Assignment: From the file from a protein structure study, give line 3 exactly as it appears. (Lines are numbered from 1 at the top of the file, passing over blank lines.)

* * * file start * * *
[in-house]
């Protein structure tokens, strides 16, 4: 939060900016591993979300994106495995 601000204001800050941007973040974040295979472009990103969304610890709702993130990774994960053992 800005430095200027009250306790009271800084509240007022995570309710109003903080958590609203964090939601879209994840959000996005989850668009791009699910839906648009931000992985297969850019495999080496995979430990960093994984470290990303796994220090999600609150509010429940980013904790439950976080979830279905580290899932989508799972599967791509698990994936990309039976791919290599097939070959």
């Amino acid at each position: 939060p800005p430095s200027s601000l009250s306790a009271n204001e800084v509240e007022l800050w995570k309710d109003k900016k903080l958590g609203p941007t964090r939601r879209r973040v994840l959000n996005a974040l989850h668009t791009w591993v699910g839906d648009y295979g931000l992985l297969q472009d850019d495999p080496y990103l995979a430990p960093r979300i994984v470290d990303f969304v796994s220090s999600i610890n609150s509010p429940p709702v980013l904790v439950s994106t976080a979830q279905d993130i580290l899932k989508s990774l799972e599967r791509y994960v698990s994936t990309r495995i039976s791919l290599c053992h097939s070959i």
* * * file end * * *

């Amino acid at each position: 939060p800005p430095s200027s601000l009250s306790a009271n204001e800084v509240e007022l800050w995570k309710d109003k900016k903080l958590g609203p941007t964090r939601r879209r973040v994840l959000n996005a974040l989850h668009t791009w591993v699910g839906d648009y295979g931000l992985l297969q472009d850019d495999p080496y990103l995979a430990p960093r979300i994984v470290d990303f969304v796994s220090s999600i610890n609150s509010p429940p709702v980013l904790v439950s994106t976080a979830q279905d993130i580290l899932k989508s990774l799972e599967r791509y994960v698990s994936t990309r495995i039976s791919l290599c053992h097939s070959i």